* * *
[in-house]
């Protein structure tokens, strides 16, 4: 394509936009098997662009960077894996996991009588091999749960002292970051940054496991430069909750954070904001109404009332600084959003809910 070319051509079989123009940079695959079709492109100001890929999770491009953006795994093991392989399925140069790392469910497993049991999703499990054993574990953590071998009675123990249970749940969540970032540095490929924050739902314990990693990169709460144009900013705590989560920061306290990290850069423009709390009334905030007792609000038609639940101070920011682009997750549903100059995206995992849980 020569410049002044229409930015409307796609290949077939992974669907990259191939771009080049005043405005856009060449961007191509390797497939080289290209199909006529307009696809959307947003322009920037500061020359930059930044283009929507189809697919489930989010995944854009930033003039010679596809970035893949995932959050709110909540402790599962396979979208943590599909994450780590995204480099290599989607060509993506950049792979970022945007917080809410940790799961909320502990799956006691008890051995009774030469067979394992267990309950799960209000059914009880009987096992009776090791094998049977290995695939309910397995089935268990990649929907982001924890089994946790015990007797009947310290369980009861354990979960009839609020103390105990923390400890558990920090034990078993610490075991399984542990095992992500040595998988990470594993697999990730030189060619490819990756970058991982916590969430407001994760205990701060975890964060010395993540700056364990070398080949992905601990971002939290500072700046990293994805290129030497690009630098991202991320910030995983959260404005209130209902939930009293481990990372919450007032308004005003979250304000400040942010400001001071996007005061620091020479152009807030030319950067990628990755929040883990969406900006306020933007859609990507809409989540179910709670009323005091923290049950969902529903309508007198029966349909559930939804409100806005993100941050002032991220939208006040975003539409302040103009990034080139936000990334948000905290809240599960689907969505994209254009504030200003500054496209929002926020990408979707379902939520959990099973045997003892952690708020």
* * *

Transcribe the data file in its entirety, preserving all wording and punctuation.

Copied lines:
[in-house]
């Protein structure tokens, strides 16, 4: 394509936009098997662009960077894996996991009588091999749960002292970051940054496991430069909750954070904001109404009332600084959003809910 070319051509079989123009940079695959079709492109100001890929999770491009953006795994093991392989399925140069790392469910497993049991999703499990054993574990953590071998009675123990249970749940969540970032540095490929924050739902314990990693990169709460144009900013705590989560920061306290990290850069423009709390009334905030007792609000038609639940101070920011682009997750549903100059995206995992849980 020569410049002044229409930015409307796609290949077939992974669907990259191939771009080049005043405005856009060449961007191509390797497939080289290209199909006529307009696809959307947003322009920037500061020359930059930044283009929507189809697919489930989010995944854009930033003039010679596809970035893949995932959050709110909540402790599962396979979208943590599909994450780590995204480099290599989607060509993506950049792979970022945007917080809410940790799961909320502990799956006691008890051995009774030469067979394992267990309950799960209000059914009880009987096992009776090791094998049977290995695939309910397995089935268990990649929907982001924890089994946790015990007797009947310290369980009861354990979960009839609020103390105990923390400890558990920090034990078993610490075991399984542990095992992500040595998988990470594993697999990730030189060619490819990756970058991982916590969430407001994760205990701060975890964060010395993540700056364990070398080949992905601990971002939290500072700046990293994805290129030497690009630098991202991320910030995983959260404005209130209902939930009293481990990372919450007032308004005003979250304000400040942010400001001071996007005061620091020479152009807030030319950067990628990755929040883990969406900006306020933007859609990507809409989540179910709670009323005091923290049950969902529903309508007198029966349909559930939804409100806005993100941050002032991220939208006040975003539409302040103009990034080139936000990334948000905290809240599960689907969505994209254009504030200003500054496209929002926020990408979707379902939520959990099973045997003892952690708020």